The Spanish Language Blog

When learning a new language, there’s only one thing more fun than picking up common expressions: discovering their origin. Many times, the backstory is even more surprising than the sayings themselves. Click here to read the Spanish version of this post. 

Continuing with our series of common expressions with cats, this week we have a couple of sayings with surprising origins. Take out your pen and paper: when you travel to Spain or Latin America you’re sure to hear these phrases more than once.

Dar gato por liebre

This expression, to give a cat for a hare, is used when you pass something off as something more valuable. It’s usually used when somebody has fallen victim to a scam or deceit upon purchasing a product or service.

The saying first came about many years ago, between the 16th and 17th centuries. At that time, people travelled by foot or on horseback and journeys took a lot longer than they do today. Posadas (inns) were establishments that would provide food and lodging for weary travelers when they stopped along the way.

However, these businesses often took advantage of the customers who were just passing through. One way to do so was to serve them cat meat (cats were street animals) and call it hare (a much more expensive meat). This way, the posadas could save money at the cost of people they would never see again.

This practice was so common at the time that it became popular for travelers to recite a kind of rhyming incantation before meals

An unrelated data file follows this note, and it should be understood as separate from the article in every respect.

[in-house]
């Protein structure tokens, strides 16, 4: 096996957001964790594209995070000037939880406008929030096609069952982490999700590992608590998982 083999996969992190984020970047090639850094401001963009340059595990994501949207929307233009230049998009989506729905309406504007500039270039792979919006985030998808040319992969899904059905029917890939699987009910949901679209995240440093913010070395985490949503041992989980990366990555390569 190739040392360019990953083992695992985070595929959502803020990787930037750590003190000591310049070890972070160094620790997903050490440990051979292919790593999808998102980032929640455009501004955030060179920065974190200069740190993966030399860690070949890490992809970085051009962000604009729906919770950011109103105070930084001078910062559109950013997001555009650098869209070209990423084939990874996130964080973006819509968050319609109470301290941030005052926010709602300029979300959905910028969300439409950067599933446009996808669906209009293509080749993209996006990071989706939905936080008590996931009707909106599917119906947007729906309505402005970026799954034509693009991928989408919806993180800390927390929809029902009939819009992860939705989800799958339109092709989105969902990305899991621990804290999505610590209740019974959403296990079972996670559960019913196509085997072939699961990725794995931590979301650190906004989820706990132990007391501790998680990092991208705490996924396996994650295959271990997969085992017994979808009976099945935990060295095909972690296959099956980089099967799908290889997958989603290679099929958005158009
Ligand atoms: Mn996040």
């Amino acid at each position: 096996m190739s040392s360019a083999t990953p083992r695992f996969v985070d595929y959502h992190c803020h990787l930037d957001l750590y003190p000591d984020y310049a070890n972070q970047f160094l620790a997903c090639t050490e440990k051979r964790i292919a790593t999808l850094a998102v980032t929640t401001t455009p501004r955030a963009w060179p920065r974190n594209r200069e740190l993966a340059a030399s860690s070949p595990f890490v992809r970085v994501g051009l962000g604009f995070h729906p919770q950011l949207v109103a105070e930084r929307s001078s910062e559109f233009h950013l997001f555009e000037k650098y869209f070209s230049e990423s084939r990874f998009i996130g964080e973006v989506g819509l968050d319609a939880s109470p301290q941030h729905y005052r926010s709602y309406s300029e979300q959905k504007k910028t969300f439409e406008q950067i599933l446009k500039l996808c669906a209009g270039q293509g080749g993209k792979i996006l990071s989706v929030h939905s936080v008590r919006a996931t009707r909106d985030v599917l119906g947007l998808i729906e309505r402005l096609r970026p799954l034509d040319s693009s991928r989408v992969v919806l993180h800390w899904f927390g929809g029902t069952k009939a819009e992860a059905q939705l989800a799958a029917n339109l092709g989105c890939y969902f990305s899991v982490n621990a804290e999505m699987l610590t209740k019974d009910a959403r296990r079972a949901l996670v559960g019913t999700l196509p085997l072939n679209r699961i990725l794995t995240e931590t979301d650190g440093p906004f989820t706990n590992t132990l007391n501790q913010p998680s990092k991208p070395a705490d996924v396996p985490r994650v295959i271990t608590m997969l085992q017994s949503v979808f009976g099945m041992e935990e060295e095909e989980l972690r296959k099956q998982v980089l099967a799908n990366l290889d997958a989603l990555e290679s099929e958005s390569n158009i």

Si eres cabrito, mantente frito;

si eres gato, salta al plato.


(If you’re goat meat, stay fried/asleep;

If you’re cat meat, jump on the plate.)


Returning to the present, here’s an example of how this saying might be used today:

La agencia de viajes me dio gato por liebre; pagué por un hotel de cinco estrellas y me enviaron a una pensión malísima.

The travel agency gave me cat for hare; I paid for a 5-star hotel and they sent me to a crummy hostel.

Buscarle tres pies al gato

When we talk about animals in Spanish, it’s correct to use the word patas (paws) instead of pies (feet). However, this expression is an exception.

Bsucarle tres pies al gato (to look for three feet on a cat) is to try to explain the unexplainable. You’re probably asking yourself why use this and not another number, since cats actually have more than three paws.

It is thought that this expression has changed over time. At some point, the saying buscarle cinco pies al gato (to look for five feet on the cat) was used to describe something impossible, which makes sense since cats only have four paws.

However, in the times of Quixote, the expression had already evolved into its more modern version. In one of the book’s passages, we find this interesting piece of dialogue:

—Y enderécese ese bacín que trae en la cabeza y no ande buscando tres pies al gato.

—¡Vos sois el gato y el rato y el bellaco! —respondió don Quijote.

(“Put that basin straight that you’ve got on your head, and don’t go looking for three feet on a cat.”

“’Tis you that are the cat, rat, and rascal,” replied Don Quixote.)

If you want to learn more expressions with gato, click to watch the video below.


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